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As you’ve no doubt guessed, I’m a huge fan of content marketing. But unless you’re a content marketing “fanboy” who’s blind to reality, you have to recognize the practice’s limitations.

Those limitations were real even before content marketing’s ubiquity created a whole new set of problems. (More on those in a moment.) So it’s worthwhile to acknowledge the ways in which content marketing can come up short and talk about ways to work around those issues.

Content Marketing Limitations to Overcome

There are many ways you can limit your content marketing’s effectiveness, but there are also limitations that are what I would call “macro” factors or externalities. That is, they’re not problems that are inherent in your execution, but are broader. The biggest of these are:

  • Audience Skepticism
  • Content Overload

The two are not unrelated. As consumers, we are so inundated with content that we often ignore very good, even excellent content, just because the timing is wrong for us to consume it and if we set aside for later we’d fall behind.

We’re also conditioned to be disappointed more frequently than we’re delighted. So our default position is one of defensiveness. Your content is uninformative and your claims are unsubstantiated until proven otherwise.

It takes a lot to break down those defense mechanisms, and depending on your industry and your message, you may not be able to do it with content alone. And content alone certainly isn’t going to help you stand out in the ever-rising tide of content.

Strengthening Your Content Marketing with Other Approaches

There are steps you can take to route around both of these problems. Most critically, you have to seek outside endorsement of your work. That means reviews and testimonials. It means links from other sources. It means being cited in the social media and email feeds of colleagues.

These tools offer social proof – someone else saying what you’re offering is of value – thereby making it more likely that someone who doesn’t know you will take the risk of investing their time and attention in your content.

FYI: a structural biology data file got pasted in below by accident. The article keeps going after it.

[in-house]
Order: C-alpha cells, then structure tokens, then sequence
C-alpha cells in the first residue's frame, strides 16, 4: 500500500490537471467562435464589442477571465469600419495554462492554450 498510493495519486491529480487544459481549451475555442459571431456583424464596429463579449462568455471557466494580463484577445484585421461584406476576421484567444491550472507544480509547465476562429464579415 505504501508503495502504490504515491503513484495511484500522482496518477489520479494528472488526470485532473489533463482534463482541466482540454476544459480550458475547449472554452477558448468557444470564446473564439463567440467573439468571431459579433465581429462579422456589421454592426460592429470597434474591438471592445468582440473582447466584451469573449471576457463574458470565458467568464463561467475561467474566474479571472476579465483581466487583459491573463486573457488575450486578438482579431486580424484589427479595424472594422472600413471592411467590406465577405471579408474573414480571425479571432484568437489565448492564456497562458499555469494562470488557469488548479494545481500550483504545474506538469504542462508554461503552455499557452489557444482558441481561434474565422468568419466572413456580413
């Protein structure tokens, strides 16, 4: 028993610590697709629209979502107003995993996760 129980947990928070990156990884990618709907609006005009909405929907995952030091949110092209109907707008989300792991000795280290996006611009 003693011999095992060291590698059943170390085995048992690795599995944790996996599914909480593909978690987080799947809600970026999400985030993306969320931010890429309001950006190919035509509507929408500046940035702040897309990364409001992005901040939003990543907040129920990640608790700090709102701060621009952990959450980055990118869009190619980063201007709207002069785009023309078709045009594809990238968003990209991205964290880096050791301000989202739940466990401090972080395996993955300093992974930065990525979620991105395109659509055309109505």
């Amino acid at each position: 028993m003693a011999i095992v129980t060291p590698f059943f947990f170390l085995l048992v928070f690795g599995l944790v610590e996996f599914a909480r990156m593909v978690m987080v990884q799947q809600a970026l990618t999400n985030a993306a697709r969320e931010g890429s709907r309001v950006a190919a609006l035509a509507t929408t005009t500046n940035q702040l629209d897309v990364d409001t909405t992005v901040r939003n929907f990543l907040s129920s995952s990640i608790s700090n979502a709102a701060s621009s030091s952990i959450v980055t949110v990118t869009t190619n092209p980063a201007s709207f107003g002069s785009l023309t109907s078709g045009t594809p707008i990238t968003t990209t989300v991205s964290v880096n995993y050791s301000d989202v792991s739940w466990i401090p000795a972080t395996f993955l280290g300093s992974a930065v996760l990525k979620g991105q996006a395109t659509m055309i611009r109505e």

You should actively be seeking out these connections and cross-pollination opportunities, and use them not only to add legitimacy to your content but also to expand your audience.

There are many different ways to do this more effectively than simply sending a cold email to a LinkedIn connection you’ve never actually met. Begin by following the outside expert you want to work with. Participate in their channels. Make it clear that you “get it” when it comes to the value of content marketing.

In other words, build a relationship and offer value before you ask for something in return. Ideally, you’ll be providing value in the exchange on an on-going basis, regardless.

I’ll add one caution: what we’re talking about above is not the same as link building. Though that can be effective, link building has been so badly abused that it can be difficult to do without risk to your reputation. In fact, poorly done, link building can ruin your search engine ranking.

You might also consider review sites like Clutch, Upcity, and others. They can be an excellent way to add external authority to your marketing efforts.

Remember that marketing is often about reducing risk. Let that idea guide you and support your content marketing by doing things that signal to prospects that you have experience, expertise, and you’ve delivered successfully for organizations just like theirs in the past.  Once you do, you’ll be miles ahead of the competition who view content marketing as a “publish and pray” operation.


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About Andrew Schulkind

Since 1996, Andrew Schulkind has asked clients one simple question: what does digital marketing success look like, and how can marketing progress be measured? A veteran content marketer, web developer, and digital strategist, Andrew founded Andigo New Media to help firms encourage profitable engagement with their audience. He holds a degree in Philosophy from Bucknell University in one hand and, frequently, a glass of scotch in the other.

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